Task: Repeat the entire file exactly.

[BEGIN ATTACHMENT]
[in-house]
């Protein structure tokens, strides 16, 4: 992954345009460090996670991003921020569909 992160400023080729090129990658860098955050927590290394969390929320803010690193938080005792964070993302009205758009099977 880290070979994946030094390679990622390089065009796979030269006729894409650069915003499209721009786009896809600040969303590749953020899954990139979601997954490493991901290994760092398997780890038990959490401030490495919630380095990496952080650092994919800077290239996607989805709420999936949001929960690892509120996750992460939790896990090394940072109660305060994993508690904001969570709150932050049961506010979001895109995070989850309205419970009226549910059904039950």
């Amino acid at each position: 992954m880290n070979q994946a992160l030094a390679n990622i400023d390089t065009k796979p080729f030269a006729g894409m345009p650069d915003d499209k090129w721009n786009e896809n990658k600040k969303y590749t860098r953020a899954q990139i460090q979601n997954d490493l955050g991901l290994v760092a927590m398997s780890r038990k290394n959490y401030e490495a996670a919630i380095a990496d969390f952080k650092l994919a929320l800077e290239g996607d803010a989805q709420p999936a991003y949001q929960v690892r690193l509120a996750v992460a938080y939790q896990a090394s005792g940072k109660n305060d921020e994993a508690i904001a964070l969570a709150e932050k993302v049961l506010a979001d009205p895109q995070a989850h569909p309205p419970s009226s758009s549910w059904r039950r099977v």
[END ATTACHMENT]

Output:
[in-house]
């Protein structure tokens, strides 16, 4: 992954345009460090996670991003921020569909 992160400023080729090129990658860098955050927590290394969390929320803010690193938080005792964070993302009205758009099977 880290070979994946030094390679990622390089065009796979030269006729894409650069915003499209721009786009896809600040969303590749953020899954990139979601997954490493991901290994760092398997780890038990959490401030490495919630380095990496952080650092994919800077290239996607989805709420999936949001929960690892509120996750992460939790896990090394940072109660305060994993508690904001969570709150932050049961506010979001895109995070989850309205419970009226549910059904039950």
């Amino acid at each position: 992954m880290n070979q994946a992160l030094a390679n990622i400023d390089t065009k796979p080729f030269a006729g894409m345009p650069d915003d499209k090129w721009n786009e896809n990658k600040k969303y590749t860098r953020a899954q990139i460090q979601n997954d490493l955050g991901l290994v760092a927590m398997s780890r038990k290394n959490y401030e490495a996670a919630i380095a990496d969390f952080k650092l994919a929320l800077e290239g996607d803010a989805q709420p999936a991003y949001q929960v690892r690193l509120a996750v992460a938080y939790q896990a090394s005792g940072k109660n305060d921020e994993a508690i904001a964070l969570a709150e932050k993302v049961l506010a979001d009205p895109q995070a989850h569909p309205p419970s009226s758009s549910w059904r039950r099977v």